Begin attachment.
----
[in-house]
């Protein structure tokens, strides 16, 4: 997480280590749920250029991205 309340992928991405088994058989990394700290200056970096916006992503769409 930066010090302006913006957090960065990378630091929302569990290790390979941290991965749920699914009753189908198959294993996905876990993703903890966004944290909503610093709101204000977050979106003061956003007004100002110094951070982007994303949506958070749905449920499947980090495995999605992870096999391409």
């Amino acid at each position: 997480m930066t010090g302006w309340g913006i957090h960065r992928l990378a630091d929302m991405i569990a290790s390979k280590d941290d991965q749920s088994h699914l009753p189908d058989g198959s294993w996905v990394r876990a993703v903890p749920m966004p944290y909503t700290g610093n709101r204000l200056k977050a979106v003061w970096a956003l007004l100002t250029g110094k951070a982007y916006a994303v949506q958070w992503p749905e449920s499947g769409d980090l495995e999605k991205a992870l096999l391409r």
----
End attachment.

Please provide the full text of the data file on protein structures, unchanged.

[in-house]
């Protein structure tokens, strides 16, 4: 997480280590749920250029991205 309340992928991405088994058989990394700290200056970096916006992503769409 930066010090302006913006957090960065990378630091929302569990290790390979941290991965749920699914009753189908198959294993996905876990993703903890966004944290909503610093709101204000977050979106003061956003007004100002110094951070982007994303949506958070749905449920499947980090495995999605992870096999391409």
């Amino acid at each position: 997480m930066t010090g302006w309340g913006i957090h960065r992928l990378a630091d929302m991405i569990a290790s390979k280590d941290d991965q749920s088994h699914l009753p189908d058989g198959s294993w996905v990394r876990a993703v903890p749920m966004p944290y909503t700290g610093n709101r204000l200056k977050a979106v003061w970096a956003l007004l100002t250029g110094k951070a982007y916006a994303v949506q958070w992503p749905e449920s499947g769409d980090l495995e999605k991205a992870l096999l391409r």